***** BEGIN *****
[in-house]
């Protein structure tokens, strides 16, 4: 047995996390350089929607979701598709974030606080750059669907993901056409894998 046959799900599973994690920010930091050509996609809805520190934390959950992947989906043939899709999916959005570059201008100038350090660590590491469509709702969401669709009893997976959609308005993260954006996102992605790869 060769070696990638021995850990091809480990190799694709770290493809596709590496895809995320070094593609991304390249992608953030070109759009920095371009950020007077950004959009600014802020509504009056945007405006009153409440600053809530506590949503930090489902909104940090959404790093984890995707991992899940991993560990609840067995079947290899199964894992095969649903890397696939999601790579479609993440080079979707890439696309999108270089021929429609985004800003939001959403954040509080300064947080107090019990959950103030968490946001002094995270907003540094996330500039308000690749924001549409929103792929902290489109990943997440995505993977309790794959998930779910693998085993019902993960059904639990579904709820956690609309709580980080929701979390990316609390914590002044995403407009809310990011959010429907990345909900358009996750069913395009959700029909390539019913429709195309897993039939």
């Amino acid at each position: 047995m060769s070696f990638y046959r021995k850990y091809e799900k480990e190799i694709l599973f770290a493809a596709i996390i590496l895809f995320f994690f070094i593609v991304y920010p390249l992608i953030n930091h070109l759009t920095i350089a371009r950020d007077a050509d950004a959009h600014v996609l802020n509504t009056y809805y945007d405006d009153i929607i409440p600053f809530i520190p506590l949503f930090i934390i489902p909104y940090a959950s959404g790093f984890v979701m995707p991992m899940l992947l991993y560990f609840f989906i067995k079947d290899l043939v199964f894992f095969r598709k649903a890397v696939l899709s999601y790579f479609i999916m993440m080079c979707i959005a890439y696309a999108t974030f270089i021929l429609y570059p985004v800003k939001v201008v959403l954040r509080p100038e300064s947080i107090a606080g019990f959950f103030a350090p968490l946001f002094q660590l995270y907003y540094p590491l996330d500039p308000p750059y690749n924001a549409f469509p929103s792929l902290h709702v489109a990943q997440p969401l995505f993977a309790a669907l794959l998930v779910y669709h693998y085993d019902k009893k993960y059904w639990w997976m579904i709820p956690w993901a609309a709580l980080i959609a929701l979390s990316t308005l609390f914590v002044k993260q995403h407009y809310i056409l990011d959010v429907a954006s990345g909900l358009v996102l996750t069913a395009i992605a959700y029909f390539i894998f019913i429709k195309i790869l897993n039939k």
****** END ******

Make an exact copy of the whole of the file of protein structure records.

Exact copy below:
[in-house]
């Protein structure tokens, strides 16, 4: 047995996390350089929607979701598709974030606080750059669907993901056409894998 046959799900599973994690920010930091050509996609809805520190934390959950992947989906043939899709999916959005570059201008100038350090660590590491469509709702969401669709009893997976959609308005993260954006996102992605790869 060769070696990638021995850990091809480990190799694709770290493809596709590496895809995320070094593609991304390249992608953030070109759009920095371009950020007077950004959009600014802020509504009056945007405006009153409440600053809530506590949503930090489902909104940090959404790093984890995707991992899940991993560990609840067995079947290899199964894992095969649903890397696939999601790579479609993440080079979707890439696309999108270089021929429609985004800003939001959403954040509080300064947080107090019990959950103030968490946001002094995270907003540094996330500039308000690749924001549409929103792929902290489109990943997440995505993977309790794959998930779910693998085993019902993960059904639990579904709820956690609309709580980080929701979390990316609390914590002044995403407009809310990011959010429907990345909900358009996750069913395009959700029909390539019913429709195309897993039939």
């Amino acid at each position: 047995m060769s070696f990638y046959r021995k850990y091809e799900k480990e190799i694709l599973f770290a493809a596709i996390i590496l895809f995320f994690f070094i593609v991304y920010p390249l992608i953030n930091h070109l759009t920095i350089a371009r950020d007077a050509d950004a959009h600014v996609l802020n509504t009056y809805y945007d405006d009153i929607i409440p600053f809530i520190p506590l949503f930090i934390i489902p909104y940090a959950s959404g790093f984890v979701m995707p991992m899940l992947l991993y560990f609840f989906i067995k079947d290899l043939v199964f894992f095969r598709k649903a890397v696939l899709s999601y790579f479609i999916m993440m080079c979707i959005a890439y696309a999108t974030f270089i021929l429609y570059p985004v800003k939001v201008v959403l954040r509080p100038e300064s947080i107090a606080g019990f959950f103030a350090p968490l946001f002094q660590l995270y907003y540094p590491l996330d500039p308000p750059y690749n924001a549409f469509p929103s792929l902290h709702v489109a990943q997440p969401l995505f993977a309790a669907l794959l998930v779910y669709h693998y085993d019902k009893k993960y059904w639990w997976m579904i709820p956690w993901a609309a709580l980080i959609a929701l979390s990316t308005l609390f914590v002044k993260q995403h407009y809310i056409l990011d959010v429907a954006s990345g909900l358009v996102l996750t069913a395009i992605a959700y029909f390539i894998f019913i429709k195309i790869l897993n039939k």